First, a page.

Review: BPMD “American Made” [Napalm Records]

Review: BPMD “American Made” [Napalm Records]

- in Reviews

When famous legendary musicians record a cover album, it is always no less than wandering. All the more in case of new super group (or rather project) BPMD, especially when their debut album American Made is fully complies with its name.

BPMD are vocalist Bobby “Blitz” Ellsworth (Overkill), drummer Mike Portnoy (Sons Of Apollo, The Winary Dogs, ex-Dream Theater), bassist Mark Menghi (Metal Allegiance) and guitarist Phil Demmel (Vio-Lence, ex-Machine Head), really legendary line-up. But what drove these musicians to record a cover album? According to Mark Menghi, the reason was quite mundane: “Last summer, right after the Fourth of July, I was sitting in my backyard. I was listening to a bunch of ’70s stuff and Lynyrd Skynyrd‘s “Saturday Night Special” came on. I said, ‘Man, I would love to play that song,’ and my eight-year-old son turned to me and said, “You should do a record of all these songs, Dad.” And I was like, “Hmmm? Yeah, why not!?!””  Then every member offered two songs, together they chose two more and started to rehearse and record.

The album opens with Bobby’s screams and then the band starts to play играть “Wang Dang Sweet Poontang”. Keeping Rock’-n-‘roll drive of the original song, BPMD added some heaviness and dynamics with good guitar solo. The next one, “Toys In The Attic”, which was released as the first single, sounds much angrier than original one: musicians turned perky Aerosmith‘s hit to almost Thrashy, well arranged song. Here Phil Demmel’s play need to be mentioned: he didn’t played note to note Joe Perry or Brad Whitford’s parties but joined them together, adding lots of his own stuff. The same happened in ZZ Top‘s “Beer Drinkers & Hell Raisers”: obviously, nobody can replicate the original song so BPMD got really creative here, made this piece heavier and faster with the place for everyone to stand out. “D.O.A.” is also worth attention: the band made it “dirtier” and more aggressive than original one, and they did it really well.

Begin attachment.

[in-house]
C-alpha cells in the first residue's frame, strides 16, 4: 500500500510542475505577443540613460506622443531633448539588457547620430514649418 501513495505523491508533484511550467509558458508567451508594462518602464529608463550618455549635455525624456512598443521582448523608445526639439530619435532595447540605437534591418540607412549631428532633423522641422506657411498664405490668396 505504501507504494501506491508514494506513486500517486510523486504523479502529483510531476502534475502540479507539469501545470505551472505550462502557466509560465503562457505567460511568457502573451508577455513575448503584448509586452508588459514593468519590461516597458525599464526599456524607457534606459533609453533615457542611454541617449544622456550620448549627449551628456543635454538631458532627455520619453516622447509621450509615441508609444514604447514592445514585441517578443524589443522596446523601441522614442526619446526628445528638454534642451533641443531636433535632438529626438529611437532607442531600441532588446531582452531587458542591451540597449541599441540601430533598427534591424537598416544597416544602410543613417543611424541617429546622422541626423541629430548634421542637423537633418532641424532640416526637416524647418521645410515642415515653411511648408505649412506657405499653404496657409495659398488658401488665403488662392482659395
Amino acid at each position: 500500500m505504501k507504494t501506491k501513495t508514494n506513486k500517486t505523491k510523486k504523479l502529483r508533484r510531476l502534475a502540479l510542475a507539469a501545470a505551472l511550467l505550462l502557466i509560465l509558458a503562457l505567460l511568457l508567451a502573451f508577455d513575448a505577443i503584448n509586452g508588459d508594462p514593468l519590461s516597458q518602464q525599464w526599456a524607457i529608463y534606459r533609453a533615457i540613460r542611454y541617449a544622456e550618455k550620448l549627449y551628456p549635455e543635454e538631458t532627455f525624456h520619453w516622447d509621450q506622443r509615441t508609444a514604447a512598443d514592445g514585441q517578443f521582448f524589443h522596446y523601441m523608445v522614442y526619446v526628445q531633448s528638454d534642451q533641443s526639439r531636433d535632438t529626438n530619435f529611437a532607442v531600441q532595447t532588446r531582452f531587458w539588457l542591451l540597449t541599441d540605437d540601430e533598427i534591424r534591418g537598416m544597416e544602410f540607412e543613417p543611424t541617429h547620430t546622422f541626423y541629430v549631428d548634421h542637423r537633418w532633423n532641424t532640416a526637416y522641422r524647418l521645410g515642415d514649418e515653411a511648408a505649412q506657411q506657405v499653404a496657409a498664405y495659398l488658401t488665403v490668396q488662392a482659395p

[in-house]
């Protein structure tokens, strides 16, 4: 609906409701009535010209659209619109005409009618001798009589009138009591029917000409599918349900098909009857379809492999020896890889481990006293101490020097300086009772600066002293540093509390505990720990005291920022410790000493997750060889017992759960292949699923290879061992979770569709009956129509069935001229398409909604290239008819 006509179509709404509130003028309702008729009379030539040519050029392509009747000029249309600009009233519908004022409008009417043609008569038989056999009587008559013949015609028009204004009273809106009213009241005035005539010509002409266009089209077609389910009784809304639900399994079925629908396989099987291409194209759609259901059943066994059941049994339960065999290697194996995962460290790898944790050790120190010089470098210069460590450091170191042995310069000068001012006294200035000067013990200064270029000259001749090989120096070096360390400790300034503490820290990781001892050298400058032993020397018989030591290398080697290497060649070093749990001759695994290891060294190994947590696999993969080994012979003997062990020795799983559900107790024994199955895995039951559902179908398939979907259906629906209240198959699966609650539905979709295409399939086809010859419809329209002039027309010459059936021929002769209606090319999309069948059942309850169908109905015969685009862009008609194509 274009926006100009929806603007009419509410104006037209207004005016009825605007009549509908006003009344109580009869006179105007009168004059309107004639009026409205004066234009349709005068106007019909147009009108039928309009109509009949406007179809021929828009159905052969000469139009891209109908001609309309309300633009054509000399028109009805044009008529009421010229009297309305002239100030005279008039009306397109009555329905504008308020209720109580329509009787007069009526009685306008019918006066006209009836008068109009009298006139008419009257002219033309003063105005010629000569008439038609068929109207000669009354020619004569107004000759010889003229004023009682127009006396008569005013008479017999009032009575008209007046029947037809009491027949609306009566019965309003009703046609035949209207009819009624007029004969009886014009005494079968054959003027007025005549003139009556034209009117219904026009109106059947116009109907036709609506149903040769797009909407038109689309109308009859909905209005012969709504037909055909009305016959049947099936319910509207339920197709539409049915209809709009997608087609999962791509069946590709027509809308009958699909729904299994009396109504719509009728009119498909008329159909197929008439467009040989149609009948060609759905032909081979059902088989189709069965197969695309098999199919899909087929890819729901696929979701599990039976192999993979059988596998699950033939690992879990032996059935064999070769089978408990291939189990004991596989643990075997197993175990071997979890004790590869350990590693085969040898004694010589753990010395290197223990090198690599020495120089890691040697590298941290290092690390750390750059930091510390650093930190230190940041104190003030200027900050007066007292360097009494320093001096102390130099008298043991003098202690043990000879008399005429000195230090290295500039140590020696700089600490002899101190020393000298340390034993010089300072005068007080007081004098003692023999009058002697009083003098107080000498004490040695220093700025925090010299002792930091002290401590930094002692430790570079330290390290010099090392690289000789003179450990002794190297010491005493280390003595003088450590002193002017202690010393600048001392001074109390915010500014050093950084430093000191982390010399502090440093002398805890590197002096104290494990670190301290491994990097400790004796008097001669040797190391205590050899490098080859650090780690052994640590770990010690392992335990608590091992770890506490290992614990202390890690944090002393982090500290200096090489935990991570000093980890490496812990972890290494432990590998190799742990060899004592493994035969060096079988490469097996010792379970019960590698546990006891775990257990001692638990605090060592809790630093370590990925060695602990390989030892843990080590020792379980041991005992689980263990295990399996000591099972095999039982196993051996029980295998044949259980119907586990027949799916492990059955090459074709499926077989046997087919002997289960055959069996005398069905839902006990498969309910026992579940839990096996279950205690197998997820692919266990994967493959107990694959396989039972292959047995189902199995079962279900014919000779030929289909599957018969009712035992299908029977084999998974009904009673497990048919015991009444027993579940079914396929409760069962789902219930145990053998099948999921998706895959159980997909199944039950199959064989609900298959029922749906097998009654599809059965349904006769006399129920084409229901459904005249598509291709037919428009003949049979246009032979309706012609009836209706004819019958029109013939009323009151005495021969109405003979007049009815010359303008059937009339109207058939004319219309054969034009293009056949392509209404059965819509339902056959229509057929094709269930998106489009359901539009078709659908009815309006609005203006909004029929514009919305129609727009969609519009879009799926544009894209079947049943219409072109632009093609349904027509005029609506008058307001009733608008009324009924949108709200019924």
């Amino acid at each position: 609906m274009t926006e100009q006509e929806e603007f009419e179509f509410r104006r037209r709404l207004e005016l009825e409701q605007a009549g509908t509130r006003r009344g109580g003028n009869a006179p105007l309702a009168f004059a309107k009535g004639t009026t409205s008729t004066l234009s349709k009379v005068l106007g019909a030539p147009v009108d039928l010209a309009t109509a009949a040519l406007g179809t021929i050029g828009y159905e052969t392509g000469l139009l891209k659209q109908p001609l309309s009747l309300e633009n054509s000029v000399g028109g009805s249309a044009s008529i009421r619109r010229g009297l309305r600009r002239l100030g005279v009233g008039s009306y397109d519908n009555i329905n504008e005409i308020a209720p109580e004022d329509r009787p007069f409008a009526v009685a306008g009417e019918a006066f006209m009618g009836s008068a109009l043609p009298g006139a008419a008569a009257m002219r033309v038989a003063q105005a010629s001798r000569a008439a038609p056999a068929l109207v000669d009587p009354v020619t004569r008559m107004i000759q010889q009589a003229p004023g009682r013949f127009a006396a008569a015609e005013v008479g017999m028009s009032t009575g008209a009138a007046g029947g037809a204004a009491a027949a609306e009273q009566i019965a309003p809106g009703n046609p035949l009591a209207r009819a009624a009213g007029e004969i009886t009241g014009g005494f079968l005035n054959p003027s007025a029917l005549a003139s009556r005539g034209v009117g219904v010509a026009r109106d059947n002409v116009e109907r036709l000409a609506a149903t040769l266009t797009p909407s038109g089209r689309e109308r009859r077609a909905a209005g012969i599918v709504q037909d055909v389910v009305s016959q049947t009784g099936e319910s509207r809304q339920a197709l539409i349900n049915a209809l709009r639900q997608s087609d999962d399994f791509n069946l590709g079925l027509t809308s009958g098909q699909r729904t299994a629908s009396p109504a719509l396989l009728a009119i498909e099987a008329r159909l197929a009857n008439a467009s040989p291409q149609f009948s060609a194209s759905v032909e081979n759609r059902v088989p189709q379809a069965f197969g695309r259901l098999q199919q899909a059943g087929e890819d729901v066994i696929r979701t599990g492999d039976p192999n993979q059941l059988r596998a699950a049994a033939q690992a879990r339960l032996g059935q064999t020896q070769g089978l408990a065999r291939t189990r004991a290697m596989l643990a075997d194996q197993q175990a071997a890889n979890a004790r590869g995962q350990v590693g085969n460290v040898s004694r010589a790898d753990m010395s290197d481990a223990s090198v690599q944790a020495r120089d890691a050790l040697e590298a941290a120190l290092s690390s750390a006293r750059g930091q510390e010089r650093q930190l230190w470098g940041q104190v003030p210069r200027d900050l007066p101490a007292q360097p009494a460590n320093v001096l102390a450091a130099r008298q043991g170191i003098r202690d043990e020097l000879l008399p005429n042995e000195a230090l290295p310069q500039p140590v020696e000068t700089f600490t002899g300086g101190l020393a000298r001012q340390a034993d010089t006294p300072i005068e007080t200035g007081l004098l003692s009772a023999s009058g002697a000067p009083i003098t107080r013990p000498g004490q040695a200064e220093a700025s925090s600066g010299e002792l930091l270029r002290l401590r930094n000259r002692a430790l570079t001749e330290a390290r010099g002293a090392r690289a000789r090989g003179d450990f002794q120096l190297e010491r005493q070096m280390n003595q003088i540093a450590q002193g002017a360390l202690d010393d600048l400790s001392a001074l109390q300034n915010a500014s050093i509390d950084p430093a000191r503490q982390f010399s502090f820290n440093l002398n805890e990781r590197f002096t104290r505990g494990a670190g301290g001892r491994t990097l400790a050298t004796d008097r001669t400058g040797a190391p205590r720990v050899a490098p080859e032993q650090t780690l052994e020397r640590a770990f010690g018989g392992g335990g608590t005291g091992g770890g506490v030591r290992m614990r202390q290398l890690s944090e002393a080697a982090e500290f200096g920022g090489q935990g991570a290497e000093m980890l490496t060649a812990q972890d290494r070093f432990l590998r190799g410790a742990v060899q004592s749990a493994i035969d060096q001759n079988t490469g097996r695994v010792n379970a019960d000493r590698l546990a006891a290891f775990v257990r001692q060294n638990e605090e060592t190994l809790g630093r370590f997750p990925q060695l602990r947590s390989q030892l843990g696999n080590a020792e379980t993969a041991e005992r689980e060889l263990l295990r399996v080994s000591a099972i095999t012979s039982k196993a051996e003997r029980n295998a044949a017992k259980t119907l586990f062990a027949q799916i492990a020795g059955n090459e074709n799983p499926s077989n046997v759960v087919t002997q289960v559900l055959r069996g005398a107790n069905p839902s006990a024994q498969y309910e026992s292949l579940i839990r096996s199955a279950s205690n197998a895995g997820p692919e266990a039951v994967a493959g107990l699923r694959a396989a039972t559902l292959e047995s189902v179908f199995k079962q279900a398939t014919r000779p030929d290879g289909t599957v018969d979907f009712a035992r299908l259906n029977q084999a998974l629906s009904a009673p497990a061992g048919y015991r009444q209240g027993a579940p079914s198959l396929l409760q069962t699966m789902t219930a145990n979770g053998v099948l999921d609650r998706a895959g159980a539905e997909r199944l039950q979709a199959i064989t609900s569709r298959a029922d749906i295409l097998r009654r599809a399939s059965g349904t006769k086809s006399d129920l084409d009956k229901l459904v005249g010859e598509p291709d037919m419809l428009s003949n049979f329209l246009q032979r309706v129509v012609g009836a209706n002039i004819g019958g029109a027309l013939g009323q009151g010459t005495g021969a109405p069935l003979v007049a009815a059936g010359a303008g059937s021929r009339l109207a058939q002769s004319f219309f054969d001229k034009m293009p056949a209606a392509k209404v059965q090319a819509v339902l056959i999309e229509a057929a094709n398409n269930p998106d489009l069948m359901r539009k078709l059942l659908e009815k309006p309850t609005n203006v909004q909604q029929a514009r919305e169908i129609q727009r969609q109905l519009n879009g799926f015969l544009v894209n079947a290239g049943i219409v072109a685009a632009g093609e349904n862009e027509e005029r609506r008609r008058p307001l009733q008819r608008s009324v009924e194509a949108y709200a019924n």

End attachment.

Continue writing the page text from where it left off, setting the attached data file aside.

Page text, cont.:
On the other hand heaviness isn’t always for good. Initially “Evil” sounded like an American Led Zeppelin with great rhythm section, but BPMD with their thrashy sound ruined the atmosphere a little and Bobby went a little bit too far with aggression in his voice. But Mike Portnoy and Mark Menghi showed all they got here. The same problem is in notorious “Saturday Night Special”: aggression and hefty guitars removed all the Southern Rock utterly, leaving only badly pent up Thrash Metal. And if they did it really good with ZZ Top, with Lynyrd Skynyrd they didn’t. Blue Öyster Cult‘s “Tattoo Vampire” went too far from the original sound, turned to some Punk and honestly I still can’t decide is it good or not.

I really love covers, especially when the artist adds something from himself, showing his view on someone else’s piece. Jhonny Cash‘s “Hurt” is brilliant, Metallica coped well with “Whiskey In The Jar”; at the end of the day we can recall Marilyn Manson‘s “Sweet Dreams” and “Sound Of Silence” from Disturbed. But unfortunately I can’t say it about the whole American Made. Of course, everything played expertly and the album sounds really solid – you can’t expect something else from the line-up like this. But sometimes it’s not enough to make the song just “heavier”, so partially this album sounds quite pale and let’s say “debatable”. But I really need to thank BPMD for a couple of songs, which I’ve never heard before, they are great.

American Made was released on June, 12th via Napalm Records.

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